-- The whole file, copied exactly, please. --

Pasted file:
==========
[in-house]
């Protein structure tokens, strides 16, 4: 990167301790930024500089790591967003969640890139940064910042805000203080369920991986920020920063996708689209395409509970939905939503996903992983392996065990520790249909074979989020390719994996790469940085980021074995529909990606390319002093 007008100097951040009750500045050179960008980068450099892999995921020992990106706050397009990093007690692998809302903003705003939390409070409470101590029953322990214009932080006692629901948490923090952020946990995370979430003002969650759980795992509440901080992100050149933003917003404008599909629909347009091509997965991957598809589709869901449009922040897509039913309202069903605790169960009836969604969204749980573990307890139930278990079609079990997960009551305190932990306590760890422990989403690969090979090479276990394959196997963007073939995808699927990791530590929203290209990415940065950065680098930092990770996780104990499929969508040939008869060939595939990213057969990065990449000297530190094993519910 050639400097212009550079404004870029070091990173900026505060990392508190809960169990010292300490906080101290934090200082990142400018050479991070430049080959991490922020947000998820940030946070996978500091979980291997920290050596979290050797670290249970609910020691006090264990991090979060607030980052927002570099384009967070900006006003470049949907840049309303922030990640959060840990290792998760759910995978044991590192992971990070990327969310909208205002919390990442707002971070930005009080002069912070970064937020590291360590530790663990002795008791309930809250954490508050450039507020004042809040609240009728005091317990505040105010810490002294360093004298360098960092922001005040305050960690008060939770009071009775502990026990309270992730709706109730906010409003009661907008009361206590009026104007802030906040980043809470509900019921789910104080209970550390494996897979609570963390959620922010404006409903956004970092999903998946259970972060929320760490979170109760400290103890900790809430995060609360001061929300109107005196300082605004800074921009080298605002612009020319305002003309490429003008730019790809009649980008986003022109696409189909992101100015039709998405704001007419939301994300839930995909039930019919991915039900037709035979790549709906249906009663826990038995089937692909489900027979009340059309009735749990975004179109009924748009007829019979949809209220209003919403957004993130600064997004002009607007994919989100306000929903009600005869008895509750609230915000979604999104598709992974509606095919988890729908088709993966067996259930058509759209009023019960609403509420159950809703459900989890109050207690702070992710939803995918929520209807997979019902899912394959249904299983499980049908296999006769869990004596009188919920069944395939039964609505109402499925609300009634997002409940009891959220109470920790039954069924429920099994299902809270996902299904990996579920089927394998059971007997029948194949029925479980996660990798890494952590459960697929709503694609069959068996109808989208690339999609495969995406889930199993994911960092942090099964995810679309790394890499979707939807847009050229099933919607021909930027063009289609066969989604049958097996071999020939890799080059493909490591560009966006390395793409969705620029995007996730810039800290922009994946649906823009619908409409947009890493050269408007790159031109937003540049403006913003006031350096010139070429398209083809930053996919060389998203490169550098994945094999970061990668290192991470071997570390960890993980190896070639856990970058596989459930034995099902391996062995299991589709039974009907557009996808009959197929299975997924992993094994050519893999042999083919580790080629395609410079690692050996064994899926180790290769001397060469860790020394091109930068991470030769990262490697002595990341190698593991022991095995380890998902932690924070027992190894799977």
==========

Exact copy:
[in-house]
């Protein structure tokens, strides 16, 4: 990167301790930024500089790591967003969640890139940064910042805000203080369920991986920020920063996708689209395409509970939905939503996903992983392996065990520790249909074979989020390719994996790469940085980021074995529909990606390319002093 007008100097951040009750500045050179960008980068450099892999995921020992990106706050397009990093007690692998809302903003705003939390409070409470101590029953322990214009932080006692629901948490923090952020946990995370979430003002969650759980795992509440901080992100050149933003917003404008599909629909347009091509997965991957598809589709869901449009922040897509039913309202069903605790169960009836969604969204749980573990307890139930278990079609079990997960009551305190932990306590760890422990989403690969090979090479276990394959196997963007073939995808699927990791530590929203290209990415940065950065680098930092990770996780104990499929969508040939008869060939595939990213057969990065990449000297530190094993519910 050639400097212009550079404004870029070091990173900026505060990392508190809960169990010292300490906080101290934090200082990142400018050479991070430049080959991490922020947000998820940030946070996978500091979980291997920290050596979290050797670290249970609910020691006090264990991090979060607030980052927002570099384009967070900006006003470049949907840049309303922030990640959060840990290792998760759910995978044991590192992971990070990327969310909208205002919390990442707002971070930005009080002069912070970064937020590291360590530790663990002795008791309930809250954490508050450039507020004042809040609240009728005091317990505040105010810490002294360093004298360098960092922001005040305050960690008060939770009071009775502990026990309270992730709706109730906010409003009661907008009361206590009026104007802030906040980043809470509900019921789910104080209970550390494996897979609570963390959620922010404006409903956004970092999903998946259970972060929320760490979170109760400290103890900790809430995060609360001061929300109107005196300082605004800074921009080298605002612009020319305002003309490429003008730019790809009649980008986003022109696409189909992101100015039709998405704001007419939301994300839930995909039930019919991915039900037709035979790549709906249906009663826990038995089937692909489900027979009340059309009735749990975004179109009924748009007829019979949809209220209003919403957004993130600064997004002009607007994919989100306000929903009600005869008895509750609230915000979604999104598709992974509606095919988890729908088709993966067996259930058509759209009023019960609403509420159950809703459900989890109050207690702070992710939803995918929520209807997979019902899912394959249904299983499980049908296999006769869990004596009188919920069944395939039964609505109402499925609300009634997002409940009891959220109470920790039954069924429920099994299902809270996902299904990996579920089927394998059971007997029948194949029925479980996660990798890494952590459960697929709503694609069959068996109808989208690339999609495969995406889930199993994911960092942090099964995810679309790394890499979707939807847009050229099933919607021909930027063009289609066969989604049958097996071999020939890799080059493909490591560009966006390395793409969705620029995007996730810039800290922009994946649906823009619908409409947009890493050269408007790159031109937003540049403006913003006031350096010139070429398209083809930053996919060389998203490169550098994945094999970061990668290192991470071997570390960890993980190896070639856990970058596989459930034995099902391996062995299991589709039974009907557009996808009959197929299975997924992993094994050519893999042999083919580790080629395609410079690692050996064994899926180790290769001397060469860790020394091109930068991470030769990262490697002595990341190698593991022991095995380890998902932690924070027992190894799977």